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Southernmost Indiana was once a lonely place for Republicans. Not until the Nixon-era Southern Strategy did Democrats begin to give way, and when Ed Clere arrived in the Indiana House in 2009, he was the first Republican to represent Floyd County since the 1970s. As Clere’s tenure continued in District 72, party realignment accelerated and more Republicans legislators arrived to join the downstate contingent. It is now Democrats who are few and far between.

On occasion, Clere still finds himself on his own, and it’s in his own Republican supermajority. He’s a yes vote on most core Republican issues, and his scores are consistently high with fiscal conservative and business groups and the NRA. Clere fares as well as most in his caucus in getting his bills passed, often relating to public health and social services. He no longer sits on the House Public Health Committee and was removed as its chairman in 2015. Clere said his removal was because of his push for needle-exchange programs and an expansion of Medicaid in Indiana, both opposed by the Pence administration. House Speaker Brian Bosma said it was because Clere was rude to others in his dealings as committee chair.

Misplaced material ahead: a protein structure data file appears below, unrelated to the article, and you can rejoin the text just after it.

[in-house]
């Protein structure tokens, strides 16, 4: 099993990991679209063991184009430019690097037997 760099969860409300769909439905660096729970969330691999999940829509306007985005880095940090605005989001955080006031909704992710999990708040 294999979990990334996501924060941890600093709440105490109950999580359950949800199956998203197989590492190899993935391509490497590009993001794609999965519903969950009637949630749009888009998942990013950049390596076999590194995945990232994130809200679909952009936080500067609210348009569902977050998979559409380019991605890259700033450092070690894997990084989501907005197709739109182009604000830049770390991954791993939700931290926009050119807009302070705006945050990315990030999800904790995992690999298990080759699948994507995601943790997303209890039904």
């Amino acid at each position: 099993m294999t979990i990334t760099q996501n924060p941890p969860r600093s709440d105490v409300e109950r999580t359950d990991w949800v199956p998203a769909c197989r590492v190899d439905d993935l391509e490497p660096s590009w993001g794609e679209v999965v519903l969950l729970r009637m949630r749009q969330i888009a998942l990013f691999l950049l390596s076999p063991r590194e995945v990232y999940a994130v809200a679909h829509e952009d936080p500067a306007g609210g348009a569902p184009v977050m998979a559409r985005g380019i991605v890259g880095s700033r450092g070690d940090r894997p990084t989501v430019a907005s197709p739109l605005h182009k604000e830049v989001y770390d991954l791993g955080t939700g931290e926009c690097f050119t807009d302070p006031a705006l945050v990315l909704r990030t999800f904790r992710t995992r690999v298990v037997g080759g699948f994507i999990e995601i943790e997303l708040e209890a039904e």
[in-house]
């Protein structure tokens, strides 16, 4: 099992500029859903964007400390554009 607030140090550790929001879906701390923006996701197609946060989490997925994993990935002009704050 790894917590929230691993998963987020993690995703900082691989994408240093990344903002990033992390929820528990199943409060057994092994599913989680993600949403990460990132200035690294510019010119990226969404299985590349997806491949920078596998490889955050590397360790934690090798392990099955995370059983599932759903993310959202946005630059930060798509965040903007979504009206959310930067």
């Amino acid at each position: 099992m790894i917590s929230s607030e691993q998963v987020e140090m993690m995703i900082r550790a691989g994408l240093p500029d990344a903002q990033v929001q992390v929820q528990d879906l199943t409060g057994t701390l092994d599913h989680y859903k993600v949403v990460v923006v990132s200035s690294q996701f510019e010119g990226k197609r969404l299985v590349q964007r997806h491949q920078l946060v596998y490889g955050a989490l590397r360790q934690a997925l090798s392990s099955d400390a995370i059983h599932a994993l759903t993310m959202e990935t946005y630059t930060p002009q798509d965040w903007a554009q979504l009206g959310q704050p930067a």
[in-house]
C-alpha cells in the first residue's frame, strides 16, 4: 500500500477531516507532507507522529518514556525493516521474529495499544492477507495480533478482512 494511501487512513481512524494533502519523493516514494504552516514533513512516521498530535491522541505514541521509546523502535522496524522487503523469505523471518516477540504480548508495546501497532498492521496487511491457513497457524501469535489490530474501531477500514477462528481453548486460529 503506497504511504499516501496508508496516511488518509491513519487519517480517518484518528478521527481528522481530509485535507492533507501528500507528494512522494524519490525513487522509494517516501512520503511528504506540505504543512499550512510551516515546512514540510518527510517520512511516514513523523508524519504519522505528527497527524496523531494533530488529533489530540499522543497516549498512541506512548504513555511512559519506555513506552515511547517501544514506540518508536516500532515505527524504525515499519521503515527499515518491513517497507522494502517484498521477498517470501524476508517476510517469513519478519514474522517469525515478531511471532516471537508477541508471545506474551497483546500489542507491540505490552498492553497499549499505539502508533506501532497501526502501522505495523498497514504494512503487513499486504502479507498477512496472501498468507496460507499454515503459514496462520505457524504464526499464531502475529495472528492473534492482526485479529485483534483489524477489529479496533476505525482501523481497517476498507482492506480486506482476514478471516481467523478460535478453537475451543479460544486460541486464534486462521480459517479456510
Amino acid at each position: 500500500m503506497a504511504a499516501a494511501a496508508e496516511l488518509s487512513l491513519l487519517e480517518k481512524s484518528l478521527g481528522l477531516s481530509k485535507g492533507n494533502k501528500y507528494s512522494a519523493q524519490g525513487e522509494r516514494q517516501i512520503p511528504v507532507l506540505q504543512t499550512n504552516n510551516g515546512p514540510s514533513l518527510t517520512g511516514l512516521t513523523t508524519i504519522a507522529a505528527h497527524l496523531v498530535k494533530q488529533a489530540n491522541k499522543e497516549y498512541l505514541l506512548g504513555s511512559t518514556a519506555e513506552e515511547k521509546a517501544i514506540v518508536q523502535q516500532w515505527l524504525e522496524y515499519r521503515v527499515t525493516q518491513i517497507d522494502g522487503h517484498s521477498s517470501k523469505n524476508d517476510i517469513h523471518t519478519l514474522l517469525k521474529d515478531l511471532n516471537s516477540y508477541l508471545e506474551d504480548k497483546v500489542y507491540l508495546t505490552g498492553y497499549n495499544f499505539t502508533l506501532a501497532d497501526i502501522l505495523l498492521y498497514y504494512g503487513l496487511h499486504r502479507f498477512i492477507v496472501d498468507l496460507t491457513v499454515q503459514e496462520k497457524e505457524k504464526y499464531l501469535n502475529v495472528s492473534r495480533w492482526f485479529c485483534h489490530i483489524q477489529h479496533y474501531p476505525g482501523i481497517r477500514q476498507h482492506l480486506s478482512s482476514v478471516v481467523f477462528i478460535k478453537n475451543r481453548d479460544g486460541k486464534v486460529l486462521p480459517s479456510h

Clere’s independent streak is most evident when the debate turns to social issues, particularly emotionally charged ones. In 2014, he was among the leaders of the Republican defection that brought down House Joint Resolution 3, which would have recognized marriages only between different genders, and in 2015, one of only six in his caucus to vote against the Religious Freedom Restoration Act, the enactment of which Republican leaders soon had to walk back. He often votes with Democrats against measures to curb abortion rights, and was one of nine Republican "no" votes on final passage of the 2022 abortion ban. A former reporter, Clere tried unsuccessfully to extend press freedoms to high school journalists; his bills to limit censorship by principals and other administrators were voted down in both 2018 and 2019, and he did not try again in 2020.

The centrist approach might be a good fit with House District 72, which is a mix of urban and rural with little in between. New Albany, situated across the Ohio River from suburban Louisville, accounts for slightly over half of the district’s population and for nearly all its political and racial diversity. Some of the city’s precincts went for Hillary Clinton in 2016, but they were the only ones in Clere’s otherwise deep red district. As in previous runs, Clere won his seventh term in 2020 by a comfortable but not the widest of margins, garnering just under 60% of the general election votes. – Kevin Morgan